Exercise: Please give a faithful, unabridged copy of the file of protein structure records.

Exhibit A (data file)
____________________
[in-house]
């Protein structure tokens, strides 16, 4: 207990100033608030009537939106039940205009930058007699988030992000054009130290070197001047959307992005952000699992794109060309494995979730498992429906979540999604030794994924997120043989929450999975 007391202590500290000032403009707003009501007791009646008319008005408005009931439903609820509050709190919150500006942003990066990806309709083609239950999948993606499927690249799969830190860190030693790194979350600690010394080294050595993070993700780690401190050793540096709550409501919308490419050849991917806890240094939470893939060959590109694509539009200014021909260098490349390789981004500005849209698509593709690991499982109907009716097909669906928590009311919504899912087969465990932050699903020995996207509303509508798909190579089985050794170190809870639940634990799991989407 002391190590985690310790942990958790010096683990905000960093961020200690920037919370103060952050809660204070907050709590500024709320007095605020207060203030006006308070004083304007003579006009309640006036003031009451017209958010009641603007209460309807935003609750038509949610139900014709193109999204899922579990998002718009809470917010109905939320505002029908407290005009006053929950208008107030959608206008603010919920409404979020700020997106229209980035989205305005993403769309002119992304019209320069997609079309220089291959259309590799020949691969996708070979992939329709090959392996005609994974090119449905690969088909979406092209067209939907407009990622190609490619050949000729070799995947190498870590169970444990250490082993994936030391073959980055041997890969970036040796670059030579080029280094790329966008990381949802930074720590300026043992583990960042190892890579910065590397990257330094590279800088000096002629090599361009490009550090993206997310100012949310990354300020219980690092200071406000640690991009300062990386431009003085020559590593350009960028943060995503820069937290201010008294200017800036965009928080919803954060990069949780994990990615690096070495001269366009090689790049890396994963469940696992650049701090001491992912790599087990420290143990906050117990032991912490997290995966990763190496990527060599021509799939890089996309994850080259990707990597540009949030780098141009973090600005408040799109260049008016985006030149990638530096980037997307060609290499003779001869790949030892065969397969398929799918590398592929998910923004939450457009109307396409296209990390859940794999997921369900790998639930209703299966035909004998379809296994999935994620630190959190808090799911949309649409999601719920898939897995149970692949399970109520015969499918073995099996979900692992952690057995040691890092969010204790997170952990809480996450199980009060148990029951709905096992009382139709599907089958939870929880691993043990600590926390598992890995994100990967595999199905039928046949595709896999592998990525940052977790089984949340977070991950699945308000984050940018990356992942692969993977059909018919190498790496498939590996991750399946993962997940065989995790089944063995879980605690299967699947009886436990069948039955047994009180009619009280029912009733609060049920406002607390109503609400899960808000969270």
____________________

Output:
[in-house]
């Protein structure tokens, strides 16, 4: 207990100033608030009537939106039940205009930058007699988030992000054009130290070197001047959307992005952000699992794109060309494995979730498992429906979540999604030794994924997120043989929450999975 007391202590500290000032403009707003009501007791009646008319008005408005009931439903609820509050709190919150500006942003990066990806309709083609239950999948993606499927690249799969830190860190030693790194979350600690010394080294050595993070993700780690401190050793540096709550409501919308490419050849991917806890240094939470893939060959590109694509539009200014021909260098490349390789981004500005849209698509593709690991499982109907009716097909669906928590009311919504899912087969465990932050699903020995996207509303509508798909190579089985050794170190809870639940634990799991989407 002391190590985690310790942990958790010096683990905000960093961020200690920037919370103060952050809660204070907050709590500024709320007095605020207060203030006006308070004083304007003579006009309640006036003031009451017209958010009641603007209460309807935003609750038509949610139900014709193109999204899922579990998002718009809470917010109905939320505002029908407290005009006053929950208008107030959608206008603010919920409404979020700020997106229209980035989205305005993403769309002119992304019209320069997609079309220089291959259309590799020949691969996708070979992939329709090959392996005609994974090119449905690969088909979406092209067209939907407009990622190609490619050949000729070799995947190498870590169970444990250490082993994936030391073959980055041997890969970036040796670059030579080029280094790329966008990381949802930074720590300026043992583990960042190892890579910065590397990257330094590279800088000096002629090599361009490009550090993206997310100012949310990354300020219980690092200071406000640690991009300062990386431009003085020559590593350009960028943060995503820069937290201010008294200017800036965009928080919803954060990069949780994990990615690096070495001269366009090689790049890396994963469940696992650049701090001491992912790599087990420290143990906050117990032991912490997290995966990763190496990527060599021509799939890089996309994850080259990707990597540009949030780098141009973090600005408040799109260049008016985006030149990638530096980037997307060609290499003779001869790949030892065969397969398929799918590398592929998910923004939450457009109307396409296209990390859940794999997921369900790998639930209703299966035909004998379809296994999935994620630190959190808090799911949309649409999601719920898939897995149970692949399970109520015969499918073995099996979900692992952690057995040691890092969010204790997170952990809480996450199980009060148990029951709905096992009382139709599907089958939870929880691993043990600590926390598992890995994100990967595999199905039928046949595709896999592998990525940052977790089984949340977070991950699945308000984050940018990356992942692969993977059909018919190498790496498939590996991750399946993962997940065989995790089944063995879980605690299967699947009886436990069948039955047994009180009619009280029912009733609060049920406002607390109503609400899960808000969270």